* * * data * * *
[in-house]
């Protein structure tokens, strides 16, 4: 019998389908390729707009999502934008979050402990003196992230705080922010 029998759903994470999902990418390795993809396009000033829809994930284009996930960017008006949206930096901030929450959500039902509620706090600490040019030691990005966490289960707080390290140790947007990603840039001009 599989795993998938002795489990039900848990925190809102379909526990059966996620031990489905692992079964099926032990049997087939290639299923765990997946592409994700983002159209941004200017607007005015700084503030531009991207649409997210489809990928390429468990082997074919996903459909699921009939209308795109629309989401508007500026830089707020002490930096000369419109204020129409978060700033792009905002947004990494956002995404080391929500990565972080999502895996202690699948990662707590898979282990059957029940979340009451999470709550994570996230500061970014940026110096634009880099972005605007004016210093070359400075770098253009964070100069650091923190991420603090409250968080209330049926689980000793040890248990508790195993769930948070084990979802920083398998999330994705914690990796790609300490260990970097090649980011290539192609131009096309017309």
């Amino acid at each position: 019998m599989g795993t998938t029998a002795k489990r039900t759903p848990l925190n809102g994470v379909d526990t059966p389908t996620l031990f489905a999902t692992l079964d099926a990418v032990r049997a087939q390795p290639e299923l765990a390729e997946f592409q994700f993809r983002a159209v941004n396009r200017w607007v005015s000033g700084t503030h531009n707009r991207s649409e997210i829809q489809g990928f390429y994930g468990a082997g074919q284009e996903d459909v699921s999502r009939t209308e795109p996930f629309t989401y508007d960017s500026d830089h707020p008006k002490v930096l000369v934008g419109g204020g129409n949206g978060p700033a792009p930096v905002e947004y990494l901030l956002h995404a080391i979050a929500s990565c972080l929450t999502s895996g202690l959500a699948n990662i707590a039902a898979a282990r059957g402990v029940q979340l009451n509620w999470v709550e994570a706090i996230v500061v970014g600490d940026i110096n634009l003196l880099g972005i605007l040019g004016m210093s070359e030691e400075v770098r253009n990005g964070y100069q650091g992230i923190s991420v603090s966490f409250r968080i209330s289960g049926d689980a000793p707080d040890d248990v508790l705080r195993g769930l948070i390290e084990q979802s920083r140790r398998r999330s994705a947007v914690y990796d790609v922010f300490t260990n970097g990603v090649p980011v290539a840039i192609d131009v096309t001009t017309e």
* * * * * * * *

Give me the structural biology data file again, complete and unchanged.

[in-house]
């Protein structure tokens, strides 16, 4: 019998389908390729707009999502934008979050402990003196992230705080922010 029998759903994470999902990418390795993809396009000033829809994930284009996930960017008006949206930096901030929450959500039902509620706090600490040019030691990005966490289960707080390290140790947007990603840039001009 599989795993998938002795489990039900848990925190809102379909526990059966996620031990489905692992079964099926032990049997087939290639299923765990997946592409994700983002159209941004200017607007005015700084503030531009991207649409997210489809990928390429468990082997074919996903459909699921009939209308795109629309989401508007500026830089707020002490930096000369419109204020129409978060700033792009905002947004990494956002995404080391929500990565972080999502895996202690699948990662707590898979282990059957029940979340009451999470709550994570996230500061970014940026110096634009880099972005605007004016210093070359400075770098253009964070100069650091923190991420603090409250968080209330049926689980000793040890248990508790195993769930948070084990979802920083398998999330994705914690990796790609300490260990970097090649980011290539192609131009096309017309």
């Amino acid at each position: 019998m599989g795993t998938t029998a002795k489990r039900t759903p848990l925190n809102g994470v379909d526990t059966p389908t996620l031990f489905a999902t692992l079964d099926a990418v032990r049997a087939q390795p290639e299923l765990a390729e997946f592409q994700f993809r983002a159209v941004n396009r200017w607007v005015s000033g700084t503030h531009n707009r991207s649409e997210i829809q489809g990928f390429y994930g468990a082997g074919q284009e996903d459909v699921s999502r009939t209308e795109p996930f629309t989401y508007d960017s500026d830089h707020p008006k002490v930096l000369v934008g419109g204020g129409n949206g978060p700033a792009p930096v905002e947004y990494l901030l956002h995404a080391i979050a929500s990565c972080l929450t999502s895996g202690l959500a699948n990662i707590a039902a898979a282990r059957g402990v029940q979340l009451n509620w999470v709550e994570a706090i996230v500061v970014g600490d940026i110096n634009l003196l880099g972005i605007l040019g004016m210093s070359e030691e400075v770098r253009n990005g964070y100069q650091g992230i923190s991420v603090s966490f409250r968080i209330s289960g049926d689980a000793p707080d040890d248990v508790l705080r195993g769930l948070i390290e084990q979802s920083r140790r398998r999330s994705a947007v914690y990796d790609v922010f300490t260990n970097g990603v090649p980011v290539a840039i192609d131009v096309t001009t017309e």